Monthly Archives: June, 2013

Nadia Sawicki, ‘A New Life for Wrongful Living’

Abstract: A patient has an indisputable right under federal and state laws to set forth her wishes for end-of-life medical care in an advance directive or other legal document, or by way of a health care proxy. Such directives are legally binding in that they can be used to enjoin a medical provider from administering […]

Scott Hershovitz, ‘What Does Tort Law Do? What Can It Do?’

Conclusion: From the start, our questions have been: What warrants treating Alice differently than Betty? What is tort trying to do when it empowers Alice to claim compensation? In revenge, we have found our answers. A tort suit is not an act of revenge. But it aims to do the same thing that people taking […]

Carbonara, Guerra and Parisi, ‘Sharing Residual Liability: “Cheapest Cost Avoider” Revisited’

Abstract: Economic models of tort law evaluate the efficiency of liability rules in terms of the precaution and activity-level incentives they create. On this framing of the problem, a liability regime is optimal when it creates incentives to maximize the value of risky activities. However, while negligence-based systems are able to incentivize individuals to exercise […]

Gijs Van Dijck, ‘Assessing the Defensive Practices Concern in Tort Law: Bridging the Gap between Empirical Analysis and Doctrinal Reasoning’

Abstract: This article evaluates the concern that tort liability causes individuals or organizations to change their behavior, actions, or views. After comparing how the defensive practices concern is used in case law and empirical studies, it is found that UK and Dutch case law currently suffer from an imprecise use of the defensive practices concern, […]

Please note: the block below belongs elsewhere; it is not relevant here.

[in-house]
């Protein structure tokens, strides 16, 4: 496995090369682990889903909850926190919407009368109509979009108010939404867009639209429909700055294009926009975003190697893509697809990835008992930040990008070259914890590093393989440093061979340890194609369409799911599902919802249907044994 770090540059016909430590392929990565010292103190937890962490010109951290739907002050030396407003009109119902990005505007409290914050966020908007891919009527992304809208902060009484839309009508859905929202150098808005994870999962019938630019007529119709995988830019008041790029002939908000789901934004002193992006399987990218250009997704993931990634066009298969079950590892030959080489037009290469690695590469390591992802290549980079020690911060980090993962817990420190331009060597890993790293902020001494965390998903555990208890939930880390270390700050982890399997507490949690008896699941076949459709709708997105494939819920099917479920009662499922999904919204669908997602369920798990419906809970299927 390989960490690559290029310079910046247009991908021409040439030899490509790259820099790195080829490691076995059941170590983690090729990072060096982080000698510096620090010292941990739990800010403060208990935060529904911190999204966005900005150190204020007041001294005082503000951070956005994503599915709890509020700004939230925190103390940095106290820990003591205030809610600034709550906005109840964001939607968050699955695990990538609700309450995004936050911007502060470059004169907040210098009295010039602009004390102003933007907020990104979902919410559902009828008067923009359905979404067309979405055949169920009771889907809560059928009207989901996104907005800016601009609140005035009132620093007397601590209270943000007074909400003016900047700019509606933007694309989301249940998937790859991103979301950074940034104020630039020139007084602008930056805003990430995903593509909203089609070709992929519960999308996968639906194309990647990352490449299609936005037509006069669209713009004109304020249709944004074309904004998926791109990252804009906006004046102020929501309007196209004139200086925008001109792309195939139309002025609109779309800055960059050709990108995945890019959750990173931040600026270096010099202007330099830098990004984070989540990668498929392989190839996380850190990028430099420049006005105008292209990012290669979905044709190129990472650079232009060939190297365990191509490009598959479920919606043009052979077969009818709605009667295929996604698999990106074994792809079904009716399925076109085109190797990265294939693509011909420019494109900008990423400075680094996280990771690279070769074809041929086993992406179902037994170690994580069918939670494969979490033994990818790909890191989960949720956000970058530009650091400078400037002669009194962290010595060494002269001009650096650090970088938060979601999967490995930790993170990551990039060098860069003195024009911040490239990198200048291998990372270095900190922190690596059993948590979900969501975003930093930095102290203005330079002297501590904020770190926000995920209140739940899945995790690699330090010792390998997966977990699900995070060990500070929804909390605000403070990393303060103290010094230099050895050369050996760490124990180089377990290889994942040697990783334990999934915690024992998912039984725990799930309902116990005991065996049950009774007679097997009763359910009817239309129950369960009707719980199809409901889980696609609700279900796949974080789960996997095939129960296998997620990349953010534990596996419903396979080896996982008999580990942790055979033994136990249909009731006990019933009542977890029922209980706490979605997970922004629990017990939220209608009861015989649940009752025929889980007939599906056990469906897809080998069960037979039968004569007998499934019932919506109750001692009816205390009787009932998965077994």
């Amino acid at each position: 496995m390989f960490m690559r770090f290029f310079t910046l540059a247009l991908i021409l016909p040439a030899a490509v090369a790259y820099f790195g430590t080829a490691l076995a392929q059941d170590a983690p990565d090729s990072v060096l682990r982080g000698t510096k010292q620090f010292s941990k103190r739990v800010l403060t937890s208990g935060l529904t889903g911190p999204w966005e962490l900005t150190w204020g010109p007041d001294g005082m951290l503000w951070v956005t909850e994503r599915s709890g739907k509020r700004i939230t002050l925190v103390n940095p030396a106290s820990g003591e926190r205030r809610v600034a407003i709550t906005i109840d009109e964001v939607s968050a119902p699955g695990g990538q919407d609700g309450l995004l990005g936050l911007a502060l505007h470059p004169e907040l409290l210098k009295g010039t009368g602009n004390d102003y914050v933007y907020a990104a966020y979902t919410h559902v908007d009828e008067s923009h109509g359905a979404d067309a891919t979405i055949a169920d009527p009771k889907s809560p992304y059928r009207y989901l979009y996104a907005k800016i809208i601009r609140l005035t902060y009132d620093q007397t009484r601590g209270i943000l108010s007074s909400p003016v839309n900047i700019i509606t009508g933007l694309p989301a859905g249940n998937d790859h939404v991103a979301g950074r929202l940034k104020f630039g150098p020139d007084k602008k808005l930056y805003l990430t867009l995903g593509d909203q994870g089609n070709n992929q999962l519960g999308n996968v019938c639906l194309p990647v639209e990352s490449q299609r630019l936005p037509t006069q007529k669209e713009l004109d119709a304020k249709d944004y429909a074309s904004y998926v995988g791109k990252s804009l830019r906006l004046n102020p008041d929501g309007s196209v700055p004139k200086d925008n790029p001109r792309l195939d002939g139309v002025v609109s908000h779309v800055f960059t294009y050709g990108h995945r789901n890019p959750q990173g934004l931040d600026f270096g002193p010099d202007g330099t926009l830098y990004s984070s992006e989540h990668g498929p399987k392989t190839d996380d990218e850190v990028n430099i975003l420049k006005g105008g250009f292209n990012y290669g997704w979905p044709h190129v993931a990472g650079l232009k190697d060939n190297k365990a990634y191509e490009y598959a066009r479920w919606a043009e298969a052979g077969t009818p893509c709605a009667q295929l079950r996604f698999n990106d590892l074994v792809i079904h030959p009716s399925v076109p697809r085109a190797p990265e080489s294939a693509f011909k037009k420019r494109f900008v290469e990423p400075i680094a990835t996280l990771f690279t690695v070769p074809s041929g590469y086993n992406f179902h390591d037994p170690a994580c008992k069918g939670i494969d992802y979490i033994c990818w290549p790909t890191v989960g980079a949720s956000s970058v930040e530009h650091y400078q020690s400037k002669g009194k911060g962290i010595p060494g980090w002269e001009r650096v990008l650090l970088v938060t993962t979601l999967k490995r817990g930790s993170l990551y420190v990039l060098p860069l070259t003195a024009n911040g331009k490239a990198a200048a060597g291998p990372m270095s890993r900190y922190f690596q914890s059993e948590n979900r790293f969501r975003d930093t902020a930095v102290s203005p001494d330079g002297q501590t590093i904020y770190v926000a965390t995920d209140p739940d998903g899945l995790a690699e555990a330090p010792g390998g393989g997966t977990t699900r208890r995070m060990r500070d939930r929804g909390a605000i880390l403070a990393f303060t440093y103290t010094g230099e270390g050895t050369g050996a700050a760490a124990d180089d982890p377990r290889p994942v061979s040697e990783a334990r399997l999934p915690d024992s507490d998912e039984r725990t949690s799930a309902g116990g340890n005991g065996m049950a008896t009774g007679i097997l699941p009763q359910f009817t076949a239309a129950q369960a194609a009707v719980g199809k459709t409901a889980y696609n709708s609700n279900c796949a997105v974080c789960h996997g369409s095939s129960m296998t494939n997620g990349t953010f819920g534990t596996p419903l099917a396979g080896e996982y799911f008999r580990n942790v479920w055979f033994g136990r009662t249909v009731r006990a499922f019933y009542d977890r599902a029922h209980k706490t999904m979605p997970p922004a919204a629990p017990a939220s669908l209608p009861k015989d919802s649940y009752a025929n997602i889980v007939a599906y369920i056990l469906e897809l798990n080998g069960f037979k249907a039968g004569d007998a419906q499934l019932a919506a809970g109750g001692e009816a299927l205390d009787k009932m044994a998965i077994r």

Murray, Piper and Robertson, ‘Putting Intellectual Property in its Place: Rights Discourses, Creative Labor, and the Everyday’

Abstract: “Putting Intellectual Property in its Place”, examines the relationship between creativity and intellectual property law on the premise that; despite concentrated critical attention devoted to IP law from academic, policy, and activist quarters; its role as a determinant of creative activity is overstated. The effects of IP rights or law are usually more unpredictable, […]

Wendy Gordon, ‘The Concept of “Harm” in Copyright’

Abstract: This essay examines the tort of copyright infringement. It argues that the ideas of “harm” and “fault” already play a role in the tort’s functioning, and that an ideally reformulated version of the tort should perhaps give a more significant role to “harm”. The essay therefore examines what “harm” can or should mean, reviewing […]

Conference: Philosophical Foundations of Fiduciary Law, DePaul University College of Law, 19-20 July 2013

“Internationally renowned scholars will convene at DePaul University College of Law to identify and address issues in fiduciary law on July 19 and 20, 2013. Fiduciary law is one of the most important yet one of the least analyzed areas of private law. This conference will bring unprecedented attention to this neglected area of legal […]

Just out: Amnon Lehavi, The Construction of Property: Norms, Institutions, Challenges

“The Construction of Property identifies the structural and institutional foundations of property, and explains how these features can accommodate various normative agendas. Offering rich and cutting-edge analysis, the book studies the spectrum of property regimes including private, common and public property as well as innovative forms of property hybrids such as US-style residential community associations, […]

Helge Dedek, ‘Duties of Love and Self-Perfection: Moses Mendelssohn’s Theory of Contract’

Abstract: In his Doctrine of Right, Immanuel Kant calls Moses Mendelssohn, the towering figure of the German and the Jewish Enlightenment, a ‘Rechtsforscher’ – a legal scholar. Yet not only Kant, but numerous scholars of natural law in the eighteenth and nineteenth centuries, refer to and reflect on the juridical aspects of Mendelssohn’s work, in […]

Gema Tomás, ‘Harmonisation Of European Contract Law: Slowly But Surely?’

Abstract: This paper deals with the harmonisation of European Contract Law from a gradual point of view. The main objective is to show the different academic and official steps carried out in this field. The so called Commission on European Contract Law under the leadership of Professor Ole Lando was the starting point in 1982. […]